Background: Privacy should be protected in medical data that include patient information. A distributed research network (DRN) is one of the challenges in privacy protection and in the encouragement of multi-institutional clinical research. A DRN standardizes multi-institutional data into a common structure and terminology called a common data model (CDM), and it only shares analysis results. It is necessary to measure how a DRN protects patient information privacy even without sharing data in practice. Objective: This study aimed to quantify the privacy risk of a DRN by comparing different deidentification levels focusing on personal health identifiers (PHIs) and quasi-identifiers (QIs). Methods: We detected PHIs and QIs in an Observational Medical Outcomes Partnership (OMOP) CDM as threatening privacy, based on 18 Health Insurance Portability and Accountability Act of 1996 (HIPPA) identifiers and previous studies. To compare the privacy risk according to the different privacy policies, we generated limited and safe harbor data sets based on 16 PHIs and 12 QIs as threatening privacy from the Synthetic Public Use File 5 Percent (SynPUF5PCT) data set, which is a public data set of the OMOP CDM. With minimum cell size and equivalence class methods, we measured the privacy risk reduction with a trust differential gap obtained by comparing the two data sets. We also measured the gap in randomly sampled records from the two data sets to adjust the number of PHI or QI records. Results: The gaps averaged 31.448% and 73.798% for PHIs and QIs, respectively, with a minimum cell size of one, which represents a unique record in a data set. Among PHIs, the national provider identifier had the highest gap of 71.236% (71.244% and 0.007% in the limited and safe harbor data sets, respectively). The maximum size of the equivalence class, which has the largest size of an indistinguishable set of records, averaged 771. In 1000 random samples of PHIs, Device-exposure-start-date had the highest gap of 33.730% (87.705% and 53.975% in the data sets). Among QIs, Death had the highest gap of 99.212% (99.997% and 0.784% in the data sets). In 1000, 10,000, and 100,000 random samples of QIs, Device-treatment had the highest gaps of 12.980% (99.980% and 87.000% in the data sets), 60.118% (99.831% and 39.713%), and 93.597% (98.805% and 5.207%), respectively, and in 1 million random samples, Death had the highest gap of 99.063% (99.998% and 0.934% in the data sets). Conclusions: In this study, we verified and quantified the privacy risk of PHIs and QIs in the DRN. Although this study used limited PHIs and QIs for verification, the privacy limitations found in this study could be used as a quality measurement index for deidentification of multi-institutional collaboration research, thereby increasing DRN safety.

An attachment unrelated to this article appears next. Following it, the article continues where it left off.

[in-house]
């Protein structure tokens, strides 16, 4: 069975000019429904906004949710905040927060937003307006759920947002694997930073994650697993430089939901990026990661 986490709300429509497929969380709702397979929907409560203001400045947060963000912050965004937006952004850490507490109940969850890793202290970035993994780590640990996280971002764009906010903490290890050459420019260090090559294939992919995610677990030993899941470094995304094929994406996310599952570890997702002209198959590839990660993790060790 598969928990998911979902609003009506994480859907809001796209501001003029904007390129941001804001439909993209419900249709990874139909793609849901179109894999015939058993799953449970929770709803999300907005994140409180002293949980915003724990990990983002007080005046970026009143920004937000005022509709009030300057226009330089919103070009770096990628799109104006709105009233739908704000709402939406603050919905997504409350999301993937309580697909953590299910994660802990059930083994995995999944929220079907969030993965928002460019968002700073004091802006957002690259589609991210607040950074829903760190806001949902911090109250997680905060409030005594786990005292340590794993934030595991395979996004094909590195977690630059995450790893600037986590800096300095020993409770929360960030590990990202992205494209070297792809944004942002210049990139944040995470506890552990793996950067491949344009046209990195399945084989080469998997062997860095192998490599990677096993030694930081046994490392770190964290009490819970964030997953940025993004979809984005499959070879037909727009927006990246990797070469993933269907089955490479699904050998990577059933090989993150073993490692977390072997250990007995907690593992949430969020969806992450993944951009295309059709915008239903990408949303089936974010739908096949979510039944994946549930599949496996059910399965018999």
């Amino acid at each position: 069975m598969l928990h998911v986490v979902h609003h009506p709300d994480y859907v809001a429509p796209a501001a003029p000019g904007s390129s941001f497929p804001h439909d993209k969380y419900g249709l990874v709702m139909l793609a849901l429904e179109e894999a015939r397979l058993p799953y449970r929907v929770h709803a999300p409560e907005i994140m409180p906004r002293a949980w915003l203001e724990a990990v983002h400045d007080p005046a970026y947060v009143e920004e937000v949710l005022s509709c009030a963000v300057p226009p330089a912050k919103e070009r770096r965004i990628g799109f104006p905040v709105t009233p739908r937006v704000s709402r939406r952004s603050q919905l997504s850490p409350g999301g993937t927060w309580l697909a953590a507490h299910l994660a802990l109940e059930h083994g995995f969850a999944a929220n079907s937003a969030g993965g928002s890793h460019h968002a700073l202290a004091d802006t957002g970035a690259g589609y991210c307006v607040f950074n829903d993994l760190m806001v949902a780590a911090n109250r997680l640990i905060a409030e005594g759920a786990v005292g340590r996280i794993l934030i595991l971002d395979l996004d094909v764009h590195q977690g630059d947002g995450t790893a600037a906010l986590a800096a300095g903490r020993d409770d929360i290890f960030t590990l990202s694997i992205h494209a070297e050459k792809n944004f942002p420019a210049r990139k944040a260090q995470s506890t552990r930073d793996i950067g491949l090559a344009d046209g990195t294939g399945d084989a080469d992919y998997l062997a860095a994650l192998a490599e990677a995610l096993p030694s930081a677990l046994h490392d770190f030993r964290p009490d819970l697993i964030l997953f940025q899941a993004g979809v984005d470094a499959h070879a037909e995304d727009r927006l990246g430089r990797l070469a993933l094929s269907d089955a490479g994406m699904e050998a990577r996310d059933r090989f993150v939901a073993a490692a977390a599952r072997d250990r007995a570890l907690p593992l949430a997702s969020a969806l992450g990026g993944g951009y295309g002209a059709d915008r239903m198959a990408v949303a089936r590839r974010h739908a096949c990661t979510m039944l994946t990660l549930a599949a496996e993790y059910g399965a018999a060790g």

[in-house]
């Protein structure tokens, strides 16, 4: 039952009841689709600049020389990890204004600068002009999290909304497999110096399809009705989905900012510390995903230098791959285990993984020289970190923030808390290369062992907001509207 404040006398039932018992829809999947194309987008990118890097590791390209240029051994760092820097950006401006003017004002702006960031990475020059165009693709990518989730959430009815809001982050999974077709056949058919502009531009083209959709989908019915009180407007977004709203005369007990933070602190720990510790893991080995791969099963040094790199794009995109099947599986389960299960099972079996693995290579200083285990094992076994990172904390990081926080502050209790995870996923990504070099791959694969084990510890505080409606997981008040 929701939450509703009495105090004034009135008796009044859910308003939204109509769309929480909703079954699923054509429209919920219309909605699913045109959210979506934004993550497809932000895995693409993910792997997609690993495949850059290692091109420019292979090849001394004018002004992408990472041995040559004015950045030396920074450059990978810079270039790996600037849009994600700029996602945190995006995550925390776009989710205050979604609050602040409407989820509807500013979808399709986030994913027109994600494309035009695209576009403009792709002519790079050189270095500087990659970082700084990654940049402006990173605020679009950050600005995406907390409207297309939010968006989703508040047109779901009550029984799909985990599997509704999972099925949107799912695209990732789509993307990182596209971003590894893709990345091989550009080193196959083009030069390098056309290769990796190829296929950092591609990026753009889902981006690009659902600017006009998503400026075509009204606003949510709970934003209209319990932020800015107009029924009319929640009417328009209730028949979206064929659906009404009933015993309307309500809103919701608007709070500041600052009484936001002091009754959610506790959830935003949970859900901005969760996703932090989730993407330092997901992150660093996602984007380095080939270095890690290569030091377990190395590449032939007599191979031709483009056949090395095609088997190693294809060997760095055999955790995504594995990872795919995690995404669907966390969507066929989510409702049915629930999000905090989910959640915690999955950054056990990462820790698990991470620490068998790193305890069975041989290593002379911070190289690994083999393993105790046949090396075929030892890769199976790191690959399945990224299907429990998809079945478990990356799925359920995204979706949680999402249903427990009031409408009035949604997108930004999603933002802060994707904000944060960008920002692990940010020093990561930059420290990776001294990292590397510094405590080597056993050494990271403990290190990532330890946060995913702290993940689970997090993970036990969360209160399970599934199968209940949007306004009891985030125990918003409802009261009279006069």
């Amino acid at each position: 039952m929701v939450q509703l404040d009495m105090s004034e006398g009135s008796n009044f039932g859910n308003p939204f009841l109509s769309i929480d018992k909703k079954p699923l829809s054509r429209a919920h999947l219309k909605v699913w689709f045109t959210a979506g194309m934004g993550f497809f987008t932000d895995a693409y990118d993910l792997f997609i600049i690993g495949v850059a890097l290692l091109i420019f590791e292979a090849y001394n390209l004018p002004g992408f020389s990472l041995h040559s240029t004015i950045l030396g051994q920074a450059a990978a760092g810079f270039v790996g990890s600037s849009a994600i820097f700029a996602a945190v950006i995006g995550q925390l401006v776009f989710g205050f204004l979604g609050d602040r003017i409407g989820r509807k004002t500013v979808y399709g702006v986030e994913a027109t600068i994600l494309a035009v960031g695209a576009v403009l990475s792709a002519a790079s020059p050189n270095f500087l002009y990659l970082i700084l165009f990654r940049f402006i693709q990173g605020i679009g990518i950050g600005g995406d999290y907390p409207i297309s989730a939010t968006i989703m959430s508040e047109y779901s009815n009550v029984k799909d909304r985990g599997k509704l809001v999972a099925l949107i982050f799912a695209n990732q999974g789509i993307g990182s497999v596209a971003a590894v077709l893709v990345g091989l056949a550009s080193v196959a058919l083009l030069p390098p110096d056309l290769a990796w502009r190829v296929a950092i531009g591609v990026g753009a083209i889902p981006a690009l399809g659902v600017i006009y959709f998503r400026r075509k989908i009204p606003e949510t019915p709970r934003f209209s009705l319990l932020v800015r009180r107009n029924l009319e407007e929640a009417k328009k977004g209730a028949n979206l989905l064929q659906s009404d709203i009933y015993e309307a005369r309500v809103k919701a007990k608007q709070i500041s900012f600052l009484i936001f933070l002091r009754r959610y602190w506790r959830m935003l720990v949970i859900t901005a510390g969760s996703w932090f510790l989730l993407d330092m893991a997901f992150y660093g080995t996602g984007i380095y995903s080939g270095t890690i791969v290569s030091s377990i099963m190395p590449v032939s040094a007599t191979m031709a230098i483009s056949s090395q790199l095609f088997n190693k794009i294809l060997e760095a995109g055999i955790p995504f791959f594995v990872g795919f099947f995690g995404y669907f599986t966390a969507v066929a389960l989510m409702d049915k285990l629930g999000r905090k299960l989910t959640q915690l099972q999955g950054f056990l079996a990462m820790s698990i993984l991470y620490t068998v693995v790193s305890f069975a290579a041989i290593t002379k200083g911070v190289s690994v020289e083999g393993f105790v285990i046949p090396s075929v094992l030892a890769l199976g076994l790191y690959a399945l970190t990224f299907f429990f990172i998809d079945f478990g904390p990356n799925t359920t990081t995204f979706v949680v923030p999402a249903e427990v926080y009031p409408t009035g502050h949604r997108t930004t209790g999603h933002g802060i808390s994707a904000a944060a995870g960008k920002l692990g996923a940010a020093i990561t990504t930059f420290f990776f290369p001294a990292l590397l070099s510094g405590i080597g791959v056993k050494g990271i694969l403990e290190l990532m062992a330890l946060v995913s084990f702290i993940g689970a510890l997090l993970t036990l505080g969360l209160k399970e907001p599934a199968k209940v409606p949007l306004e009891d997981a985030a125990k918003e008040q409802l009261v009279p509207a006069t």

|Journal||JMIR Medical Informatics|
|Publication status||Published - 2021 May|
Bibliographical noteFunding Information:
This study was supported by the Foundational Technology Development Program (NRF2019M3E5D406468221) of the Ministry of Science and ICT, Republic of Korea, and a grant from the Korea Health Technology R&D Project through the Korea Health Industry Development Institute (KHIDI), funded by the Ministry of Health & Welfare, Republic of Korea (grant number: HI19C0189).
© 2021 SeHee Oh, MinDong Sung, Yumie Rhee, Namki Hong, Yu Rang Park.
All Science Journal Classification (ASJC) codes
- Health Informatics
- Health Information Management